Four hundred wooden windmills were destroyed- some of them being spun so fast by the wind that they caught FIRE from the resultant friction, much like a ‘Catherine Wheel’ firework. This must have appeared particularly demonic to horrified observers. It may be coincidence or a desire to create correspondences, but the magical sigil for Hastur, which Sennit gives in his grimoire, bears a striking resemblance to a simple sketch of a windmill.

At sea the British fleet was decimated, losing hundreds of ships and over 8,000 sailors, with additional heavy merchant shipping losses. The Eddystone Lighthouse was also destroyed. The loss of so many sailors was a serious threat to national security, and the damage to windmills and heavy flooding, which drowned many thousands of food animals and tainted crop fields (from the salt water) was a major threat to regional food stocks for some time to come: “Tis thought most of their land will be worth but little this 2 or 3 years”.

In times of efficient international food supply infrastructure and supermarkets in every town, the storm of 1987 was considerably less of a threat so far as day-to-day nutrition was concerned, with no one in danger of starving to death. However the 1987 event still managed to scare a great many people, and changed the landscape for decades to come. Many of the long-distance country views opened up by the absence of trees had not been visible for 250 years, literally changing people’s consciousness overnight, so far as what they could actually SEE.

Kenneth Grant and the Nu-Isis lodge had dealings with Hastur in the 1950s, including an indoor hurricane while all outside was still, and in some quarters John Dee is reputed to have raised the storm that saw off the Armada… Even today, witches are still successfully ‘selling the wind’ to becalmed sailors.

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Well, that’s just a little flavour… this working that follows is, like anything I put on this site, ‘descriptive, not prescriptive’- it’s how I (or in other cases I and/or someone else) have done it, and I’m not saying ‘you must do it this way’… instead it’s a sharing of ideas for you to adapt to your own purposes as you will (or not), or just to provoke some discussion on methods. And we’re not calling up demons or raising storms:

It does rather depend on where you live, but several areas of the UK (and overseas) have modern windfarms- I’m sure you’ve at least seen a photo of them- huge white space-age metal towers with mighty spinning blades, scattered across the country. At rest, the two-bladed ones stand like enormous Tau crosses, which is kinda spooky when you come to the top of a hill and find them all waiting silently…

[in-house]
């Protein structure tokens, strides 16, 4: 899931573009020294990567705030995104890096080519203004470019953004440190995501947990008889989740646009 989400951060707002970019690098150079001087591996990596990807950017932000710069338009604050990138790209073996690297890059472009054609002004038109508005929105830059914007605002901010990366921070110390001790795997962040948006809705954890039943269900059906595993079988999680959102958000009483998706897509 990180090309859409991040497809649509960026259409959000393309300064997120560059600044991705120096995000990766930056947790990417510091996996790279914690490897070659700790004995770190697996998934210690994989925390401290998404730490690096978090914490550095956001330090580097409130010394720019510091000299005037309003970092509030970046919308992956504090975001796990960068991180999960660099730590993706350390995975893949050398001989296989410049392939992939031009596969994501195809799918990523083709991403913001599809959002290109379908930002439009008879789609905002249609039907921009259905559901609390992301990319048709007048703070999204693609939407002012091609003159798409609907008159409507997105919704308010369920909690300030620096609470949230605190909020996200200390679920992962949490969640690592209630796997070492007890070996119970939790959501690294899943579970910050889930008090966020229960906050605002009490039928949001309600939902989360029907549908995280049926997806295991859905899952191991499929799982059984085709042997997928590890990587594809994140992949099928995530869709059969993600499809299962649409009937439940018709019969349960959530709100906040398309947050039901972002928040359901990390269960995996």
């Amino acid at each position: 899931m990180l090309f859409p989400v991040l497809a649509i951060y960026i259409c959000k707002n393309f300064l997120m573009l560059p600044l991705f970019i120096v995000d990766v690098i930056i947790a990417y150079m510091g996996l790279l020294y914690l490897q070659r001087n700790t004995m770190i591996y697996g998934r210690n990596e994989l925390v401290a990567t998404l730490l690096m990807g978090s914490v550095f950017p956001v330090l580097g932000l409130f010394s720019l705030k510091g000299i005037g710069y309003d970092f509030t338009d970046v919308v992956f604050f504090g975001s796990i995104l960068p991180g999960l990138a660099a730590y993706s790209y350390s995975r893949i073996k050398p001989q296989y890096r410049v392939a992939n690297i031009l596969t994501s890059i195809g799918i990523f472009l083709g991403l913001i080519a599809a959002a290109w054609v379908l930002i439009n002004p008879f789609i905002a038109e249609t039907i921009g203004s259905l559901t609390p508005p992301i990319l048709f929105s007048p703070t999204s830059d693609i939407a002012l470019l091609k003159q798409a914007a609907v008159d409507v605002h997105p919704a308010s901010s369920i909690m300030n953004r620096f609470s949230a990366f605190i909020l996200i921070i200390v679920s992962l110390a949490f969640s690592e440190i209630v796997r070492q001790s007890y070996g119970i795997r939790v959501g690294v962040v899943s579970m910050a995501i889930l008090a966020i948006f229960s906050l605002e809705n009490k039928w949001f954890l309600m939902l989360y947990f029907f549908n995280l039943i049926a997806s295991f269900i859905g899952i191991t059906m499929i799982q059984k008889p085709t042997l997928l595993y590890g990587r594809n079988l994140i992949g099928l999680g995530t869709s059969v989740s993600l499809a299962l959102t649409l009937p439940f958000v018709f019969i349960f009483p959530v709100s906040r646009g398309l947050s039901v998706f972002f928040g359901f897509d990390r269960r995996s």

It was only during a very recent period when I was driving across some windmill-infested countryside quite a lot that it struck me how magically very useful they might be…. They are effectively ‘prayer wheels’ on a huge scale, and to add to the effect, they are linked into the national electricity grid…. a magical link is all very well, but the windmills are in effect physically linked up to every building in the country via the electrical current which they create and send down a copper wire……. Which gives a lovely, direct means to send a spell to anywhere, or anyone, you wish…

A spontaneous piece of chaos work ensued… a simple sigil to contain the intent of the working was rapidly formulated and prepared for casting… it was decided that as there is so much motion and force involved in the windmills that a passive form of gnosis- in this case meditation-visualisation of the sigil and how it will travel to the target down the humming, pulsing power lines - would be better than any active gnosis method such as wild dancing, since any spin generated by humans would be puny by comparison to the windmills. At gnosis the sigil was projected onto the spinning blades (and by driving around to the other side of the windmills you can choose a clockwise or anticlockwise spin, to suit your intention- be it creation or negation magic) and that was it.

Highly effective and impressive results followed within hours and so I offer this as a potential technique for those with a will to experiment. A vary interesting piece of improvisational magic, which I shall henceforth call ‘Quixotic Chaos’, I think : )

Yours, breezily

FB

Disclaimer: Remember at all times that this website and none of the writers on it can be held responsible for anything that you may experience as a result of practicing magic. It’s your bag, and your responsibility. Do what thou Wilt shall be the whole of the Law.